Sunday brought a morning off, which meant either being locked in or attending a Christian service filled with brimstone and the god of Abraham. It also brought the casket maker, Wurst.
“Anders Theodore Wurst, they call me the Best,” he said.
“And the Wurst,” Toliver replied, picking up on the name. Wurst laughed, and the two men began examining the wood in the yard. Both knew wood and began discussing strengths and grain and which would work best for certain techniques. Joad, who hovered about twenty feet away, could see that they had somehow created a club of two which he could never join. It angered him, but the casket maker was one of Sawyer’s best customer and it wouldn’t do to upset him.
Finally, the current order got completed and Toliver, and a man Wurst had brought with him, Axl, loaded the selections into Wurst’s lorry and secured it. Toliver stayed near the truck as Joad signed off on the bill of lading. Transaction complete, Wurst headed for the cab of his truck, with Joad beside him.
“That’s a sharp one,” Wurst said to Joad, his hand on the door to the truck. “I think I could train him.”
“I don’t think Mister Sawyer is going to part with him,” Joad answered.
“You never know,” Wurst said. “You never know.” With that he got behind the wheel and started the engine. Toliver, with Joad on his heels, approached the driver’s door. Wurst lowered the window.
“I just wanted to say, you’re the best,” Toliver told him.
“And the Wurst,” said Anders Theodore Wurst, chuckling as he drove away.
Joad rounded on Toliver. “What was that all about?”
“If you don’t know, I don’t think you ever will.” Joad lunged forward, inches from Toliver.
“Get the yard straightened up. You’ve a new load of finished boards and supports due in less than hour. And don’t think this little comedy will protect you in any way.”
Toliver fell into a routine, neither pleasant nor particularly trying. Each day passed like bolts of cloth, varied patterns, but in the end all the same. He shared his narrow bed with Janeannie a couple of times and they parted friends. Too tired for more than the sex, he missed his chance to really talk to her. He didn’t even know what he would have asked her. Perhaps they would have another turn together and Toliver would know what to say. He cared about what lay immediately under hand, especially the wood, but moved daily through the same steps, theme and variation.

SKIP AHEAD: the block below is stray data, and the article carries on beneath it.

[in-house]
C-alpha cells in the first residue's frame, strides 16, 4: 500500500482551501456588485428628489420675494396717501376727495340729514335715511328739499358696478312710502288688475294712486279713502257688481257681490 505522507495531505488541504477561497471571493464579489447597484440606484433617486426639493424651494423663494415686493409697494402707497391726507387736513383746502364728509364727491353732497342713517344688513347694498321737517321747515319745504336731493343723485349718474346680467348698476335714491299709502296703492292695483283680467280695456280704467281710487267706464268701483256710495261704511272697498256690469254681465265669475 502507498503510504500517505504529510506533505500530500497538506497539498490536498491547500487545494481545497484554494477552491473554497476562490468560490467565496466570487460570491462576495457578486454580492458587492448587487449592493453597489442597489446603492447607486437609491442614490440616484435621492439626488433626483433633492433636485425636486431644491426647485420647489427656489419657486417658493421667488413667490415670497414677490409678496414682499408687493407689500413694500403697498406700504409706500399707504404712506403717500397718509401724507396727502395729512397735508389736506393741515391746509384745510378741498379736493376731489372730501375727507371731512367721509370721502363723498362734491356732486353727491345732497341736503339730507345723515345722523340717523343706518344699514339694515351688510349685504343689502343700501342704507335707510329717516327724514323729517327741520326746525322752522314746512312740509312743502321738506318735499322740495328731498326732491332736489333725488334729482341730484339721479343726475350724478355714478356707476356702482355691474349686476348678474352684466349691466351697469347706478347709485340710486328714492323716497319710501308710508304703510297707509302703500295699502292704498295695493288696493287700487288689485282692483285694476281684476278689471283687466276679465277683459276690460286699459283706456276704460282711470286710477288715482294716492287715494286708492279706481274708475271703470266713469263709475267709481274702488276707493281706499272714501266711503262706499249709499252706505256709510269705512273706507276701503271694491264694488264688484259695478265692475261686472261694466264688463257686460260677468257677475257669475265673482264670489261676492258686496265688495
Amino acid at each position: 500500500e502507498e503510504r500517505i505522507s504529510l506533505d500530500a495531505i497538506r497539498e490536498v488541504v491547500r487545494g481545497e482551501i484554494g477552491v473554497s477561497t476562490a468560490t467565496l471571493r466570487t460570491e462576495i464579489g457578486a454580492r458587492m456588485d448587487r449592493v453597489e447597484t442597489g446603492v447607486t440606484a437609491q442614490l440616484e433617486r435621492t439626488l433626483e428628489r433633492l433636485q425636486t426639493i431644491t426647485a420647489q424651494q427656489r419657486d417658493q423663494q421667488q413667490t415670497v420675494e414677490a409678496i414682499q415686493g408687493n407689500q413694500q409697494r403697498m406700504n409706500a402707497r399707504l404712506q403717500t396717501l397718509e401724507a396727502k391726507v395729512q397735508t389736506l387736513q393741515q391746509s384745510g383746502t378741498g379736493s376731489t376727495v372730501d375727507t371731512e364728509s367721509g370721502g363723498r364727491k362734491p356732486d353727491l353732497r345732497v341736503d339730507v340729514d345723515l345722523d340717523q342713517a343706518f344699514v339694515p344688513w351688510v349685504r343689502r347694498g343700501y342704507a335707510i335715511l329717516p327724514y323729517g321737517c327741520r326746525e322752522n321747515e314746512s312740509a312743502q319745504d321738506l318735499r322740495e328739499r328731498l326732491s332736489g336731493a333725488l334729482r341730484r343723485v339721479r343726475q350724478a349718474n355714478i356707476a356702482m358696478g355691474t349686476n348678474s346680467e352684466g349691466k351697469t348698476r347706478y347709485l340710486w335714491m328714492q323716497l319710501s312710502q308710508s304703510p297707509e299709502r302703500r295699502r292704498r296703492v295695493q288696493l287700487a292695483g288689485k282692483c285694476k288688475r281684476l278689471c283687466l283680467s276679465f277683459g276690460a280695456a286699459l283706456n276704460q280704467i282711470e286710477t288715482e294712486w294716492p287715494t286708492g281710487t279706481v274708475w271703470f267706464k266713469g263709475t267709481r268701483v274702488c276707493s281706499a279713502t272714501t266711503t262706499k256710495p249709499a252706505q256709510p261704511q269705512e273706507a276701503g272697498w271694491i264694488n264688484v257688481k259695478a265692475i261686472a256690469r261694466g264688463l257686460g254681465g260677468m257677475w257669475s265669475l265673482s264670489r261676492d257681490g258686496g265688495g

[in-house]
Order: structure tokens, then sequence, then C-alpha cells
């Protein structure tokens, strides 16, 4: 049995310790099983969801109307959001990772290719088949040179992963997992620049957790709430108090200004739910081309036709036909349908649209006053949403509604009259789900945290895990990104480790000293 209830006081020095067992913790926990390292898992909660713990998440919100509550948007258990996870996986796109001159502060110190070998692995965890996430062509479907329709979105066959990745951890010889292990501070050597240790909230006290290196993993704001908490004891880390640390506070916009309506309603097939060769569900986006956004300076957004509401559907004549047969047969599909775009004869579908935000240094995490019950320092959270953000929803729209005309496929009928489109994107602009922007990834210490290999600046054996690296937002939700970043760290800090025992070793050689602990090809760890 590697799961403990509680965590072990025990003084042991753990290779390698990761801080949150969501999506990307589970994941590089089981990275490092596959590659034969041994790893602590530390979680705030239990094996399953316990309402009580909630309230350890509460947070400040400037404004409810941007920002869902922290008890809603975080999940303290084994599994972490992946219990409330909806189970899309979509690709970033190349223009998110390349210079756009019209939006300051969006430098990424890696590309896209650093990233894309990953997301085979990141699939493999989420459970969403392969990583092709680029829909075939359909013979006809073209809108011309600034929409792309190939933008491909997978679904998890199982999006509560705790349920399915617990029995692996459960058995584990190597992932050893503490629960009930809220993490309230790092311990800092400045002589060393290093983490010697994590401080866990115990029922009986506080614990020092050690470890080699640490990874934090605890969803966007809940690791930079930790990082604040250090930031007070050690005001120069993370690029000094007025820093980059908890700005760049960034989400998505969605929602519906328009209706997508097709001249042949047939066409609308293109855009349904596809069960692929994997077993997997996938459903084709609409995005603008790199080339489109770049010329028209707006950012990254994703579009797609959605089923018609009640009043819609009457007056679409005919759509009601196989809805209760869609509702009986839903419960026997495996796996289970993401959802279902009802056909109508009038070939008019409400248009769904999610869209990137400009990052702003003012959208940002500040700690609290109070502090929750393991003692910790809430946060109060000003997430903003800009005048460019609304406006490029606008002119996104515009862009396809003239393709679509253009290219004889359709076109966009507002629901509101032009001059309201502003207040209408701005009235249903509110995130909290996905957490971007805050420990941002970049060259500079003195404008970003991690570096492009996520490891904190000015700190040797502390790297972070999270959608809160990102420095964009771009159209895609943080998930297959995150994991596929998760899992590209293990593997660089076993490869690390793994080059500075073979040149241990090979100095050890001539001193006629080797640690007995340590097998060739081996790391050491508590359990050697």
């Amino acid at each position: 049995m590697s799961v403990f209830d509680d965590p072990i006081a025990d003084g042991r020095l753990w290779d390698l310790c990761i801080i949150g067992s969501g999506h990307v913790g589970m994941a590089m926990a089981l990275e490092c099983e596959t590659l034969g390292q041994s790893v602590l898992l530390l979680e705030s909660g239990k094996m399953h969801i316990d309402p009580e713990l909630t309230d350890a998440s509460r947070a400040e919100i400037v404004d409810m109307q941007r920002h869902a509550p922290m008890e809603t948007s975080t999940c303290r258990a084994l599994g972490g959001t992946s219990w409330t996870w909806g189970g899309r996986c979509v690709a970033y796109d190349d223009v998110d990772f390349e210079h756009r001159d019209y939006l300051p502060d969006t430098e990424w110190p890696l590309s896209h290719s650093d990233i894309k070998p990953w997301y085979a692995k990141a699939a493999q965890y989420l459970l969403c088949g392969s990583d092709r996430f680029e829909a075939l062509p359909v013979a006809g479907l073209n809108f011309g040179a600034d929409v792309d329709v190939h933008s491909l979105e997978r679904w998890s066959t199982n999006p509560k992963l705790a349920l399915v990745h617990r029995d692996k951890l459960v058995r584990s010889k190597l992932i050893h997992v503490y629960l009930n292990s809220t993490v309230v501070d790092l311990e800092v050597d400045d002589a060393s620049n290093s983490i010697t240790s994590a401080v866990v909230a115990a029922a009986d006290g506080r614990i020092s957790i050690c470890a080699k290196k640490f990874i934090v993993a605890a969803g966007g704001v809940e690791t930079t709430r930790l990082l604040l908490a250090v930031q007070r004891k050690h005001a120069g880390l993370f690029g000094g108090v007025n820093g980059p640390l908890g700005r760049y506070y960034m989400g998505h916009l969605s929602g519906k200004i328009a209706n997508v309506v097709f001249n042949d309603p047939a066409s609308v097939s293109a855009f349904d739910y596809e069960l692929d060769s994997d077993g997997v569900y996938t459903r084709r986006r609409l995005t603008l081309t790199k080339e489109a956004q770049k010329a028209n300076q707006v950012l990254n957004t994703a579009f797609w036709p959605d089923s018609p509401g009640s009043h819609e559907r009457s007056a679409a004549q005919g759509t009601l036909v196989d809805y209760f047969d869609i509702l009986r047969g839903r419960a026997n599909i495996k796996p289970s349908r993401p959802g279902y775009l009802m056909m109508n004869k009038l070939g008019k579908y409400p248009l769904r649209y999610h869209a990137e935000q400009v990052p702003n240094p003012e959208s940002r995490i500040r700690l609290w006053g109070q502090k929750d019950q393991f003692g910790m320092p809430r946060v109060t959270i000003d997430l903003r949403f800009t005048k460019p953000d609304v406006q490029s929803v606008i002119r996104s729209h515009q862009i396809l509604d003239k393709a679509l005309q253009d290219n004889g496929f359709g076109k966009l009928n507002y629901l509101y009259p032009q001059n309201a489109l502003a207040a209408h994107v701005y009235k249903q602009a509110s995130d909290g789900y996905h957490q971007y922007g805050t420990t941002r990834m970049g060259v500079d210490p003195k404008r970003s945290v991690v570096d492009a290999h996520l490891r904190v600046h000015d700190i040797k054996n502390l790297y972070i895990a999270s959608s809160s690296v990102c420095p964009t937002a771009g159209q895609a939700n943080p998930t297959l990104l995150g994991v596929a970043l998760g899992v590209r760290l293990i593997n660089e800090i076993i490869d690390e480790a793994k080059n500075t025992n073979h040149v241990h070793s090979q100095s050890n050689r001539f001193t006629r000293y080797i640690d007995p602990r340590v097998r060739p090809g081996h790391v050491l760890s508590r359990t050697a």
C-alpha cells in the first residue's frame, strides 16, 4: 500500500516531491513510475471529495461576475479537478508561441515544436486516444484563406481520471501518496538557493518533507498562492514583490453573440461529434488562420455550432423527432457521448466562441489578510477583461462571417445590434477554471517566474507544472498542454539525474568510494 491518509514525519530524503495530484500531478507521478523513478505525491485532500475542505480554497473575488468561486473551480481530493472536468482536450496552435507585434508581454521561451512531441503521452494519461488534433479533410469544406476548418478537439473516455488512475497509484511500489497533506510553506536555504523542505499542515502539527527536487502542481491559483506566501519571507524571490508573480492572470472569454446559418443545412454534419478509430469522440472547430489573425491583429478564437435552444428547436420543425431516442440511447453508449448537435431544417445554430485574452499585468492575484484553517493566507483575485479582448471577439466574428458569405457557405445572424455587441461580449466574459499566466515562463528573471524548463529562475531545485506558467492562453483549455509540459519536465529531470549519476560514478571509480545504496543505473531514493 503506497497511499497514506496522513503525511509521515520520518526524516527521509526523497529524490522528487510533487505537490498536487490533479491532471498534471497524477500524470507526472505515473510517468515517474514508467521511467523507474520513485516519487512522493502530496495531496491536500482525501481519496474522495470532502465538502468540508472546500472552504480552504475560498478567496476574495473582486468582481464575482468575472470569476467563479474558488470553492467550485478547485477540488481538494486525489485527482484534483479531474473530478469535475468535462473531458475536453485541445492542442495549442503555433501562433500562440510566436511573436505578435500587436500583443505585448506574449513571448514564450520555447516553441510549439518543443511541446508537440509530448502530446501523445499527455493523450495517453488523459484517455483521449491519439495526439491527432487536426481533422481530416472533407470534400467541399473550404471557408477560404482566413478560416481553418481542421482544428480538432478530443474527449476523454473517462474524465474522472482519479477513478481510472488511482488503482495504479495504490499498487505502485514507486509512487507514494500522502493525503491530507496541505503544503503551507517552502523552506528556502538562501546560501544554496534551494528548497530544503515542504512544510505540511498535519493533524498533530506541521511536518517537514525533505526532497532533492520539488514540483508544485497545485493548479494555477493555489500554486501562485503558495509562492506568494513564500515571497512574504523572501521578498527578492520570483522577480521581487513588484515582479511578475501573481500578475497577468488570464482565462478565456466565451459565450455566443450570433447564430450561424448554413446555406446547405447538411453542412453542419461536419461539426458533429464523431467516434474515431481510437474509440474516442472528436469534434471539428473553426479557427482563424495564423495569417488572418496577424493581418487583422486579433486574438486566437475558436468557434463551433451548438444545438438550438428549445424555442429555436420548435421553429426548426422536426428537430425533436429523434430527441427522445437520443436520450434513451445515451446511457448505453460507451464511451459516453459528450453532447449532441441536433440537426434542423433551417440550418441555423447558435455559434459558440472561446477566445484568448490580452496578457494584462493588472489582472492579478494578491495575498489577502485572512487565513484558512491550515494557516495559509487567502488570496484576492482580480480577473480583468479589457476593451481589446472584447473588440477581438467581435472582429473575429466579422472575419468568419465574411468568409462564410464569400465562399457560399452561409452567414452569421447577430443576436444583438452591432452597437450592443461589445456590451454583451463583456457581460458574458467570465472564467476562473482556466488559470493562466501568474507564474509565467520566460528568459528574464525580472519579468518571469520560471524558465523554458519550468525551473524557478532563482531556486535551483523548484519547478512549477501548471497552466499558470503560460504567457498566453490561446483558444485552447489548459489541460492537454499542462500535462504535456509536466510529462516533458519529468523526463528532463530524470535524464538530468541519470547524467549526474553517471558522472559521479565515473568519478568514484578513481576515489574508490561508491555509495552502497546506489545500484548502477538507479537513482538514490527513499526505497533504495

Janeannie somehow still contrived to bring his lunch most days. He anticipated her brief visits, a ray of sun on a cloudy day. It became a chance to stop, rest, to see his time here as life, to smile, laugh, ponder and share. The time ended all too quickly. Then, Toliver would shutter himself from another day, hood his eyes and his thoughts and return to the selfless, soulless labor. His routine was enlivened one Friday when Willow and Rose accompanied Janeannie on her lunch rounds. Rose ran around the lumber yard, reveling in this short-term freedom. Willow, though still quiet and shy, smiled when Toliver complimented the long, blue dress she wore. She asked intelligent questions about the wood and its uses. He caught a glimpse from the corner of his eye of Joad watching and smiled. He went into much more detail about the wood than he might have otherwise. He knew he needed to be careful not to exceed Joad’s tolerance. That proved a fine line, but Toliver a gotten pretty good at determining when he was close. That’s how it started, and Toliver found himself looking forward to his Fridays and Sundays. He couldn’t quite decide which he anticipated more.